As I carve out some time to write this month’s column, I find myself regularly distracted by the dings and beeps generated by new social media posts related to my 40th high school reunion.
I know, I know – you cannot believe I graduated from high school in 1982 (would you believe I was 10 when I received my diploma?).
I can hardly grasp the thought that it has been 40 years since I strode through the halls of Stamford (CT) High School, a historic structure approaching 100 years of use. It is a place my own mother, and many relatives, also attended throughout the second half of the 20th century.
Yet the dusty yearbook I dug out of the closet in anticipation of our celebration July 23 confirmed the information. I am that old.
The challenge of waxing poetic about a class reunion is to avoid sounding cliché. Is there anything that has not yet been written about classmates gathering after decades apart, ready to relive old memories and reminisce about the good ol’ days?
Perhaps nothing. Having attended several of my own reunions previously and being able to reconnect with many old friends through the Internet, I was not sure whether this 40th year would offer any fresh emotions.
But coming out of this pandemic, and with many of us approaching 60 years of age, this year’s gathering felt very different. Sure, there were a few more conversations about physical ailments and health insurance plans – and grandkids. However, people also were more reflective and more appreciative of the paths we shared back in the early ’80s.
There was some sadness over classmates lost. Some chats were marked by pain, as classmates shared challenges endured during two-and-a-half years infected by COVID-19.
But mostly the room was filled with laughter and smiles, hugs and reflections from many years ago.
The richness of my high school years is based in the incredible diversity that filled the halls of our school. Even more than just the colors of our skin, the variety of economic and cultural backgrounds created a broad and deep microcosm of the world we eventually would enter.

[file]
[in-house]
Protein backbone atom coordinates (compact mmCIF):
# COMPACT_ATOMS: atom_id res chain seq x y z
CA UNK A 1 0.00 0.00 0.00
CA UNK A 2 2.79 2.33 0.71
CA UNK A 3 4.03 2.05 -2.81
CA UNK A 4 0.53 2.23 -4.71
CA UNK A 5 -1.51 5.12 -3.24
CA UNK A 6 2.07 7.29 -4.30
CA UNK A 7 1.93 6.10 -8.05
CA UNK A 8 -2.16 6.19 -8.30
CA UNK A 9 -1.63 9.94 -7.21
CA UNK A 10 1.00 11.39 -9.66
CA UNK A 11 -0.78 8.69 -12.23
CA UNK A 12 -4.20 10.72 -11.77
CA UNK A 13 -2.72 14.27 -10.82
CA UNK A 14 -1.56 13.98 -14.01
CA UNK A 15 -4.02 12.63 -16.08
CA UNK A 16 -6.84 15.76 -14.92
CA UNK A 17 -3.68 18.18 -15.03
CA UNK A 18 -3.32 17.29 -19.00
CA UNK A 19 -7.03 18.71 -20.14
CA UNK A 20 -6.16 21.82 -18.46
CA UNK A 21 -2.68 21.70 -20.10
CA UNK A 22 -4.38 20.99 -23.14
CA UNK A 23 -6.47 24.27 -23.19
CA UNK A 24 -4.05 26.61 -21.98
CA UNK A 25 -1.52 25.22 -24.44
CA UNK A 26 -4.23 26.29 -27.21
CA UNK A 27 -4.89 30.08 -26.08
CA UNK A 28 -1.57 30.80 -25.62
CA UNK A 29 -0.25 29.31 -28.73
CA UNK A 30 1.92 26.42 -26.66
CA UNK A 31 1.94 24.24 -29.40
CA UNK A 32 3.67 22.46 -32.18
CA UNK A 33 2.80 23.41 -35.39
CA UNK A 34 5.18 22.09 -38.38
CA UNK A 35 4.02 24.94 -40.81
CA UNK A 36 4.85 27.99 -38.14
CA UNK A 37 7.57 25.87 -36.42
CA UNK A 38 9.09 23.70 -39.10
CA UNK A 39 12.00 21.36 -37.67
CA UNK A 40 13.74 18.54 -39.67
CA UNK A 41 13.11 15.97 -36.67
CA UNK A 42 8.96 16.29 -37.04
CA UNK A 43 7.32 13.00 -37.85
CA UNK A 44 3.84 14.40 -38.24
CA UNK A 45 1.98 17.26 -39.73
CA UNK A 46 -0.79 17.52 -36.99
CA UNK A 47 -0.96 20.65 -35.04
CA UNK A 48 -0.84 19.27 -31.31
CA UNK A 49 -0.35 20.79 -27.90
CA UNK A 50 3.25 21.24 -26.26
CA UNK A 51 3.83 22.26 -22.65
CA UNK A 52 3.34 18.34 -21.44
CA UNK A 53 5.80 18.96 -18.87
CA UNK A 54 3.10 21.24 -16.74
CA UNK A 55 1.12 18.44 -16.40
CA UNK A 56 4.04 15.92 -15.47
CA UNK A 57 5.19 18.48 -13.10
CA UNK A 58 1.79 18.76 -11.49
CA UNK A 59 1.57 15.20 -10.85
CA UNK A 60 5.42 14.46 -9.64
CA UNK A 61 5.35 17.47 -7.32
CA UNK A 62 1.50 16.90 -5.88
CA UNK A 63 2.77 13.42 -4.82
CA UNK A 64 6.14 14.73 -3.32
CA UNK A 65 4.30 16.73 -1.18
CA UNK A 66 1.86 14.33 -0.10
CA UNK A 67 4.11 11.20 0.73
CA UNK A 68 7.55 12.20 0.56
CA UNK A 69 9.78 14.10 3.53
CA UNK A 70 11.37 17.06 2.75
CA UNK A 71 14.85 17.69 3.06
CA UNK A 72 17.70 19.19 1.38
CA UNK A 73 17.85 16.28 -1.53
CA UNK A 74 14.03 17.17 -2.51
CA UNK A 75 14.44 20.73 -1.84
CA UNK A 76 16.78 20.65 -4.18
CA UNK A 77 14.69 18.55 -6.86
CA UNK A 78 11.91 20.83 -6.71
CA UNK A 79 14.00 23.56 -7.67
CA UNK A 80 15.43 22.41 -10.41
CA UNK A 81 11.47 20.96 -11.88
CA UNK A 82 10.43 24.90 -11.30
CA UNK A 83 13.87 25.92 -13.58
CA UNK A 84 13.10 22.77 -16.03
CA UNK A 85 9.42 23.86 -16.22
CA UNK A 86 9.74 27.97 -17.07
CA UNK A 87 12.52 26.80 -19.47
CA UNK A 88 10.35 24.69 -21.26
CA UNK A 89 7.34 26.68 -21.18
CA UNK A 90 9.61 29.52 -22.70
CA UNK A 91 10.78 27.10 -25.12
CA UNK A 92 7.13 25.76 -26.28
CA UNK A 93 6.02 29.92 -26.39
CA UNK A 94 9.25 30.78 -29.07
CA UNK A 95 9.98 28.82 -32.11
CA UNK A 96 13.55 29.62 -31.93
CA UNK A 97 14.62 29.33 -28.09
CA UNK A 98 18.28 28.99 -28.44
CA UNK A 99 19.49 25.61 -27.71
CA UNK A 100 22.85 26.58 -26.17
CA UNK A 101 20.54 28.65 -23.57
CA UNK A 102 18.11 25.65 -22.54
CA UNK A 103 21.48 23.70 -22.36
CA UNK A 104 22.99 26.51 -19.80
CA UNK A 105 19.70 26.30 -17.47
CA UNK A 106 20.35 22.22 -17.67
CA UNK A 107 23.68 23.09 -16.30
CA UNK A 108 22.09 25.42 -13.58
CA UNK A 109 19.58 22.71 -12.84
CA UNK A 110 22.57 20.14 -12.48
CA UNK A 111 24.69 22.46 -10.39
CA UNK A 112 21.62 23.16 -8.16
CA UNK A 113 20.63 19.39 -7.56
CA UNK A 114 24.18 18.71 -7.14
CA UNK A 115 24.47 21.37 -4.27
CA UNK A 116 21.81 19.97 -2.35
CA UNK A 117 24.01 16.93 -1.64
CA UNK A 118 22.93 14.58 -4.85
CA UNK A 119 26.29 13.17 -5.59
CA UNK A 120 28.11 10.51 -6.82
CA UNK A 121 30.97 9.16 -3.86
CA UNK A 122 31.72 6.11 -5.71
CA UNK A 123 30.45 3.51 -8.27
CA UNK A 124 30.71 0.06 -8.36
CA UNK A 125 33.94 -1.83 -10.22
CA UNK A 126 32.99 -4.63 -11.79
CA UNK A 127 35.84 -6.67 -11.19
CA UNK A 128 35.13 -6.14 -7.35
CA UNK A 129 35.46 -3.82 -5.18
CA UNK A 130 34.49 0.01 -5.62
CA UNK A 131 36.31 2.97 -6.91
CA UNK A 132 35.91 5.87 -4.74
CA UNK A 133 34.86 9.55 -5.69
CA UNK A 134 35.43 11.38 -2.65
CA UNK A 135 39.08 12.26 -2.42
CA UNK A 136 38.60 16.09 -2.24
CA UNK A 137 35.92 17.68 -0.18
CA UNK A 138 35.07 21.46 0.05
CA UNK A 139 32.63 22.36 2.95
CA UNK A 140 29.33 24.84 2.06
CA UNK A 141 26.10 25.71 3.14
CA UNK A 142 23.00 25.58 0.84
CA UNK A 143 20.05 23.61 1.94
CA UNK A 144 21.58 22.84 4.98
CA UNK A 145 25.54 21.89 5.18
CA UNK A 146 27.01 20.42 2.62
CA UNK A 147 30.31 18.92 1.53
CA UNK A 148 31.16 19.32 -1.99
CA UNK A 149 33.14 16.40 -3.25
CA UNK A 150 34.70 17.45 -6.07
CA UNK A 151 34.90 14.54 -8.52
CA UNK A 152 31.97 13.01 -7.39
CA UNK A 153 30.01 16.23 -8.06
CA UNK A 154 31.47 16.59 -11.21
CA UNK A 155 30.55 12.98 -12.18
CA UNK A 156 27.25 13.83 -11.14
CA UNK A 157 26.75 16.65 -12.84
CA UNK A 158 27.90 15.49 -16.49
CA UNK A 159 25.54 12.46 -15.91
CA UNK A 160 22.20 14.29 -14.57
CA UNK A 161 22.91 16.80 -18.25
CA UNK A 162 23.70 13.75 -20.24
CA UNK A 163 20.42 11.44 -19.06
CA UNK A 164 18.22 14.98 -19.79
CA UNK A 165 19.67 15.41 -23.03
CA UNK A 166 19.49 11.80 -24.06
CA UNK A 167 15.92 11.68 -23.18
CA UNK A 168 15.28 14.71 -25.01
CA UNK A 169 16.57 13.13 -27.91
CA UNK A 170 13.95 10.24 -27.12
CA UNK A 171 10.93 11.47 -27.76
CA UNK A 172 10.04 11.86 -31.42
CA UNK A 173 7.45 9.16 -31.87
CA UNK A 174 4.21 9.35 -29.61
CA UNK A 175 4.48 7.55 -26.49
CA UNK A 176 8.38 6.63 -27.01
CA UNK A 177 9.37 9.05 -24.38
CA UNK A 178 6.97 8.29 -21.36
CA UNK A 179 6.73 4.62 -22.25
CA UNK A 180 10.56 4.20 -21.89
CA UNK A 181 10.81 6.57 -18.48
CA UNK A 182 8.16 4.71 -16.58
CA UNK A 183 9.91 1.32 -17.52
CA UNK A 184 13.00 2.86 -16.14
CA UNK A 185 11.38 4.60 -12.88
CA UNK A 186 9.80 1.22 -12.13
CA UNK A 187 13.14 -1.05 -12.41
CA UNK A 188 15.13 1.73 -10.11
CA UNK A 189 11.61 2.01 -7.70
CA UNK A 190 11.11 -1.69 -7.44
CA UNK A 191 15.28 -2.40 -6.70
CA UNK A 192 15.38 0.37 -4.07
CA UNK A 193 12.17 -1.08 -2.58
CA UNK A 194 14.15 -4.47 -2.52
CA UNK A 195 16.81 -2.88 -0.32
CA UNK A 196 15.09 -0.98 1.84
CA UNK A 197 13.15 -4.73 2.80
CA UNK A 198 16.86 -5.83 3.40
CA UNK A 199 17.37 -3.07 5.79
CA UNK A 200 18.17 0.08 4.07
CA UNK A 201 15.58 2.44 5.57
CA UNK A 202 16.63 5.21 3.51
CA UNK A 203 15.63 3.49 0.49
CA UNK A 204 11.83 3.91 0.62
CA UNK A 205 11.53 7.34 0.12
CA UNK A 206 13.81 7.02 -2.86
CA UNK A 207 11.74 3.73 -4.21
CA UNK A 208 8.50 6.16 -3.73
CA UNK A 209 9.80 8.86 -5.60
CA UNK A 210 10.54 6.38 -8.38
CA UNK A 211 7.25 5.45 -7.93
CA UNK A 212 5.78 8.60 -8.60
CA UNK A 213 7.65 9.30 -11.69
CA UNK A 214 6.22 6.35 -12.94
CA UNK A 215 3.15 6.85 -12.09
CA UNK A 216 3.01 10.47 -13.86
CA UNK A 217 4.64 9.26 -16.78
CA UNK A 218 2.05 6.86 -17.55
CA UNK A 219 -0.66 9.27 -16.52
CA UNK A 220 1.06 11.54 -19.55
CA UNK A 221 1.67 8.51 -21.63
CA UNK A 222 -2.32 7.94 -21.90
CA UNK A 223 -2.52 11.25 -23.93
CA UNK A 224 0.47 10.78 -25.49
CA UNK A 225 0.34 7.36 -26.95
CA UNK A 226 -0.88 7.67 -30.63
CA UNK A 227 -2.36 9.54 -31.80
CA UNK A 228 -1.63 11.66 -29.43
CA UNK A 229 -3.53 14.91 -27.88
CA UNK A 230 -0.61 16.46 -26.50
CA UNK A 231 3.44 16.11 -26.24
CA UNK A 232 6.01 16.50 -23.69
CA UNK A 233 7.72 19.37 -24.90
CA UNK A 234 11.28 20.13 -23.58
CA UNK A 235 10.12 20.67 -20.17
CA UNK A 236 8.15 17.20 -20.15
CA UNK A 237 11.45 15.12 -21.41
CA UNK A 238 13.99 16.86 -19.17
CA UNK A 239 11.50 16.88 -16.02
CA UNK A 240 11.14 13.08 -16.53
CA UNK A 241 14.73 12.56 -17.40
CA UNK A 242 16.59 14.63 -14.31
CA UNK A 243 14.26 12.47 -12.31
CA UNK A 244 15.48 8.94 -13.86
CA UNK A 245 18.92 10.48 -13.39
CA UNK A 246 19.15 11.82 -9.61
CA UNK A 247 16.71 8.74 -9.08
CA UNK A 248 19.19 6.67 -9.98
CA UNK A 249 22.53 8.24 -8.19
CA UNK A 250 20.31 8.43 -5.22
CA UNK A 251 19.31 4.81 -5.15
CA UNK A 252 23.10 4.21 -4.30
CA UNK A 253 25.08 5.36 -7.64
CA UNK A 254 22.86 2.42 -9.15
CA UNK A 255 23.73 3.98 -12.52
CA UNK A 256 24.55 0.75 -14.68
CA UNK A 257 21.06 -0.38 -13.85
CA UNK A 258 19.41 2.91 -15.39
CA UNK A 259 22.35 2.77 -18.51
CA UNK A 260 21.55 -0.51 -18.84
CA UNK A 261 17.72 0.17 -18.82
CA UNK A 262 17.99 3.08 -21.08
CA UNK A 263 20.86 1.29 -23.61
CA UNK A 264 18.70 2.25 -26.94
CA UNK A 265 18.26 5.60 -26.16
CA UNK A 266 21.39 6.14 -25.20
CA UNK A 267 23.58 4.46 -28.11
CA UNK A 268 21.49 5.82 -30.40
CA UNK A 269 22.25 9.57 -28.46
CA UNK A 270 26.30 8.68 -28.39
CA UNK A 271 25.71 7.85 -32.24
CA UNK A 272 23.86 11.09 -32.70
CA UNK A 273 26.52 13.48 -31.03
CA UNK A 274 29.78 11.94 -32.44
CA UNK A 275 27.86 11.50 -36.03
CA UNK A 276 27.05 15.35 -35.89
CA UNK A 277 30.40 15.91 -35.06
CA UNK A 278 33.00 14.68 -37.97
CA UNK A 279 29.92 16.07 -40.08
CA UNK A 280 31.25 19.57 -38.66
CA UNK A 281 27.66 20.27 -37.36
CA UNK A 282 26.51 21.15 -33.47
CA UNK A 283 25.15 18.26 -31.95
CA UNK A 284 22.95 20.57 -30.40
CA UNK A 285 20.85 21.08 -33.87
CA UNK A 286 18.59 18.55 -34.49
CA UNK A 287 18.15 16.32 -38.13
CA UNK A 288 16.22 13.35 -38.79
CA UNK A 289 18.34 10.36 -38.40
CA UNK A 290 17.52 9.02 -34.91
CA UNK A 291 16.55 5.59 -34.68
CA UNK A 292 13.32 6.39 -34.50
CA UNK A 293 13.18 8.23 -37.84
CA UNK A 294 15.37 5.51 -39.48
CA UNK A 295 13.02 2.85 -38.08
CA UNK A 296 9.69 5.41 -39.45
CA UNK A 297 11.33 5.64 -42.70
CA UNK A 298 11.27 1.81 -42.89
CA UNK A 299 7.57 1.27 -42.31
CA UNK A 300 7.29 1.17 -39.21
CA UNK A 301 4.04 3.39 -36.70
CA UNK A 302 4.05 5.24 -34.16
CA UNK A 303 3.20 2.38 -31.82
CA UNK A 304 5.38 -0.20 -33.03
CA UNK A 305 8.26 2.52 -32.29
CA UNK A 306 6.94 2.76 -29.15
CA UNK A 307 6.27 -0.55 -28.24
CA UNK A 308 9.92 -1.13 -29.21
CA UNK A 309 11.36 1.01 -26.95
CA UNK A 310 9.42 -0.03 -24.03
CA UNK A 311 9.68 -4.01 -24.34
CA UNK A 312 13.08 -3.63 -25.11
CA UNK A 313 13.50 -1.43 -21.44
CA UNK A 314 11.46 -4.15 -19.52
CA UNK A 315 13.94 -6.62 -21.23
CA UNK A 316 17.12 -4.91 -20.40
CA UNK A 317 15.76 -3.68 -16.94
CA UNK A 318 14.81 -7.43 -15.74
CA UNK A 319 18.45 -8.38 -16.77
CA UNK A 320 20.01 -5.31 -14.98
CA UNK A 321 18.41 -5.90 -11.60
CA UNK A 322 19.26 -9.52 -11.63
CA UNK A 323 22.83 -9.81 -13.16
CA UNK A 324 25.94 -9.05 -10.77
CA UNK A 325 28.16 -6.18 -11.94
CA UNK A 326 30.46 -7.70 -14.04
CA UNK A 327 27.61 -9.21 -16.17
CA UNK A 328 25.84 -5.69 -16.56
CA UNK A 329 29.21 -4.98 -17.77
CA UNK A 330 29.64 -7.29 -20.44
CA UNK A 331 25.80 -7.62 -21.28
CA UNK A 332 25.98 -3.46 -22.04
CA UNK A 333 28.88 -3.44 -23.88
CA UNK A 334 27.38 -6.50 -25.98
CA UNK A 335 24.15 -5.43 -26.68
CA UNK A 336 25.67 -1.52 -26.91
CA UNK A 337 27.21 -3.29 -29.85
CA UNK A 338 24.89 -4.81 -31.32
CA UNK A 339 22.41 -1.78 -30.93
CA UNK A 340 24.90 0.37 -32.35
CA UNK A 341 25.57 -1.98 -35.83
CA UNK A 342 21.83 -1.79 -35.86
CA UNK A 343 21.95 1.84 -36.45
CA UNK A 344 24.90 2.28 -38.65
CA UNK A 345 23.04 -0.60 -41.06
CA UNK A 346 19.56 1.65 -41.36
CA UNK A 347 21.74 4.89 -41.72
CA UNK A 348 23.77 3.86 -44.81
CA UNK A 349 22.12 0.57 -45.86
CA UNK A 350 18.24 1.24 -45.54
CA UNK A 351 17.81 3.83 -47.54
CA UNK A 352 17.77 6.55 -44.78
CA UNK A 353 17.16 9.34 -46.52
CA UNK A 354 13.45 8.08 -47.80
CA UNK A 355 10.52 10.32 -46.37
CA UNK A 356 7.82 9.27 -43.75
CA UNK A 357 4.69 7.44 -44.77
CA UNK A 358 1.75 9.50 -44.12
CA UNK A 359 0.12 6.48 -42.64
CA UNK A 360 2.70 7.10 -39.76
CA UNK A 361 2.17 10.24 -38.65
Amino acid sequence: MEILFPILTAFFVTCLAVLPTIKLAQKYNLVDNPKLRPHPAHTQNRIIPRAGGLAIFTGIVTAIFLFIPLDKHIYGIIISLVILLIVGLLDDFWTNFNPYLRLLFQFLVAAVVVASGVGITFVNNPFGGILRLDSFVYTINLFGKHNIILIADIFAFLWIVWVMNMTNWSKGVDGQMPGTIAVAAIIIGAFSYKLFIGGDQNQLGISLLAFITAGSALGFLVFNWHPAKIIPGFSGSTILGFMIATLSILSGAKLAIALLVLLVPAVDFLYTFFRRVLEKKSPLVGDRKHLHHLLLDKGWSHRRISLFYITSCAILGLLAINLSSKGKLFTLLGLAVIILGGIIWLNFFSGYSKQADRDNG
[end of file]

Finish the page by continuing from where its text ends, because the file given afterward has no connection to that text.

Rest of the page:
Acknowledging that diversity was a common theme of our reunion throughout the weekend. So was the firm belief that we all were in some way boosted by others during our teen years, as we set off to attend college or trade school or begin military service or enter the work force.
The conversations led to a commitment to launch a scholarship fund that will provide future Black Knights a hand up as they are ready to build their lives after high school. It would be significant, indeed, if the fund led to a reunion in 2062, when someone would reflect back on the opportunities they were given because a bunch of old-timers kicked in a few bucks to build a scholarship.
One of my classmates said it best when asked what her favorite part of the reunion turned out to be.
“It wasn’t just about us. It was about us sharing all our different experiences and wanting to leave a legacy of helping our future young Black Knights.”
Another said, “The joy, the gratitude vibe was the highlight. We helped shape an experience that allowed for a thousand rich conversations and appreciation for the friends and school that shaped us.”
“The night had a different vibe/feeling than any other reunion. It was ‘soulful,’ “ said a third classmate. “There was a connection through gratitude that we were 1) alive and able to attend and 2) aware of how SHS provided an experience that few we have met over the 40 years can understand. There was palpable love and joy all night long, with people genuinely thrilled to see one another.”
It is gratifying to know that after four-plus decades of being out in the real world, it is possible to slip back into the best emotions of those years. Committing to leave a legacy for future generations is a direct result of the impact that time made on many of us.
Cliff Wiltshire is editor and publisher of the Clintonville Spotlight.
To make a donation to Class of 82 Legacy Fund, please click here.